If you’re on TikTok, Instagram, or basically any type of bookish social media, then you’ve probably heard of The Love Hypothesis. Ali Hazelwood’s debut romance was one of the most universally loved books I saw folks reading last year and honestly, the hype is absolutely deserved. I had some reservations going in—I’d heard it was based on a Kylo Ren x Rey fanfic and I just do not get that coupling at all—but that didn’t end up being as noticeable as I’d thought it would be and The Love Hypothesis ended up being one of my favorite romances I read last year.
As a third-year Ph.D. candidate, Olive Smith doesn’t believe in lasting romantic relationships—but her best friend does, and that’s what got her into this situation. Convincing Anh that Olive is dating and well on her way to a happily ever after was always going to take more than hand-wavy Jedi mind tricks: Scientists require proof. So, like any self-respecting biologist, Olive panics and kisses the first man she sees.
That man is none other than Adam Carlsen, a young hotshot professor—and well-known ass. Which is why Olive is positively floored when Stanford’s reigning lab tyrant agrees to keep her charade a secret and be her fake boyfriend. But when a big science conference goes haywire, putting Olive’s career on the Bunsen burner, Adam surprises her again with his unyielding support and even more unyielding… six-pack abs.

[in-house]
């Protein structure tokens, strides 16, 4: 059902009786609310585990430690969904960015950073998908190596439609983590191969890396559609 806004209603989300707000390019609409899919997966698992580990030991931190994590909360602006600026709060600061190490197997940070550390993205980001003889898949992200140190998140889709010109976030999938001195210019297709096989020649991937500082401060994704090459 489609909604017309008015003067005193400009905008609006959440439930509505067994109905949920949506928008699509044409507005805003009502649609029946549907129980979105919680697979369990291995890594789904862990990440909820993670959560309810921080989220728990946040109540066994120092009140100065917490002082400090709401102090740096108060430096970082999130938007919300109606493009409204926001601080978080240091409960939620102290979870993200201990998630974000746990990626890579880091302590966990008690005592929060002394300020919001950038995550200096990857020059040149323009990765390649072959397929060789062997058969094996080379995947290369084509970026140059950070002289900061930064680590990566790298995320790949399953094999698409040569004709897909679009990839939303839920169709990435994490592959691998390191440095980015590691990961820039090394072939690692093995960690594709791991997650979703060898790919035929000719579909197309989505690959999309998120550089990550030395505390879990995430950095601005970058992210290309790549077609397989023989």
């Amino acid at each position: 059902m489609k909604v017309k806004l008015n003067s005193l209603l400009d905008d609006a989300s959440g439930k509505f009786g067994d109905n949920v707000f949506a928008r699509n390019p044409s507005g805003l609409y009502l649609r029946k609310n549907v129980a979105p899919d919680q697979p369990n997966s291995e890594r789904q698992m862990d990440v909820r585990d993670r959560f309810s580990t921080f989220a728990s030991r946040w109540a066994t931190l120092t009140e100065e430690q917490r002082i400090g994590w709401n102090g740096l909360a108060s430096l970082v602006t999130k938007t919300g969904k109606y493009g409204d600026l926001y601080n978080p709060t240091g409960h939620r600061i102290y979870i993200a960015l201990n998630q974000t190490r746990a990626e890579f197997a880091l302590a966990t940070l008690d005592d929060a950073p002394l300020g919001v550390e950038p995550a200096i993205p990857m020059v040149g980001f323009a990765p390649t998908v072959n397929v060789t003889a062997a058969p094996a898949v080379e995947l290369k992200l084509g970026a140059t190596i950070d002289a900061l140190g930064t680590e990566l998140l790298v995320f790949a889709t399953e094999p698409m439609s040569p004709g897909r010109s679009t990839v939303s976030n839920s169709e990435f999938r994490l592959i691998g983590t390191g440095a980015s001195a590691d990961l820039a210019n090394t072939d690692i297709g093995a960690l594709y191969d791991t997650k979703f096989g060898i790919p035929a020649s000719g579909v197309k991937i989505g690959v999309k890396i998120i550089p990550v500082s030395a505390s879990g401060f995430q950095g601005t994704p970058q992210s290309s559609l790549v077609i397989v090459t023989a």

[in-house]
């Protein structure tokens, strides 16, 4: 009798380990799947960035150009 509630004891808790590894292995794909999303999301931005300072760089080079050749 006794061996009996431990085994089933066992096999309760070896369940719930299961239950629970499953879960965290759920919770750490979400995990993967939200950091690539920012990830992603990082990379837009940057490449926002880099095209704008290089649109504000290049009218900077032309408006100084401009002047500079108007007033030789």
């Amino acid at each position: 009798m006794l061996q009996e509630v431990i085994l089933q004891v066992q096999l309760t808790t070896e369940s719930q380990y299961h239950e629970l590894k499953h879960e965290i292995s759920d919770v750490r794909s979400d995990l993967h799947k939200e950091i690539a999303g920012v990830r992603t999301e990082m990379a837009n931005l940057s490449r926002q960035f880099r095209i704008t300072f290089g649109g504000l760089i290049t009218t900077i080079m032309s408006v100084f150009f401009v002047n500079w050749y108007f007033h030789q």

Suddenly their little experiment feels dangerously close to combustion. And Olive discovers that the only thing more complicated than a hypothesis on love is putting her own heart under the microscope.
You know you’ve struck gold when you wake up early to read a book, despite having stayed up late reading that same book. The Love Hypothesis is absolutely worth the hype and I had the hardest time putting it down whenever I had to.
I wish we’d gotten more about Adam and learned more about him, but it’s a testament to the strength of the book and his character that despite not getting his perspective or too much information on him, it is absolutely impossible not to love him. And that’s not just my opinion, that is an irrefutable fact. I, too, am a lady of science now.
I took issue with Anh’s behavior in the beginning of the book, especially with how she kept forcing Olive into these inappropriate situations despite being an advocate for women and BIPOC women in STEM. Still, by the end, I enjoyed her character and appreciated how she and Malcolm rallied behind Olive.
The Love Hypothesis is delightful and fun and so sweet. The way I feel right now—the giddiness, the butterflies—is exactly what I’m looking for whenever I read a rom-com, and this delivers in spades.
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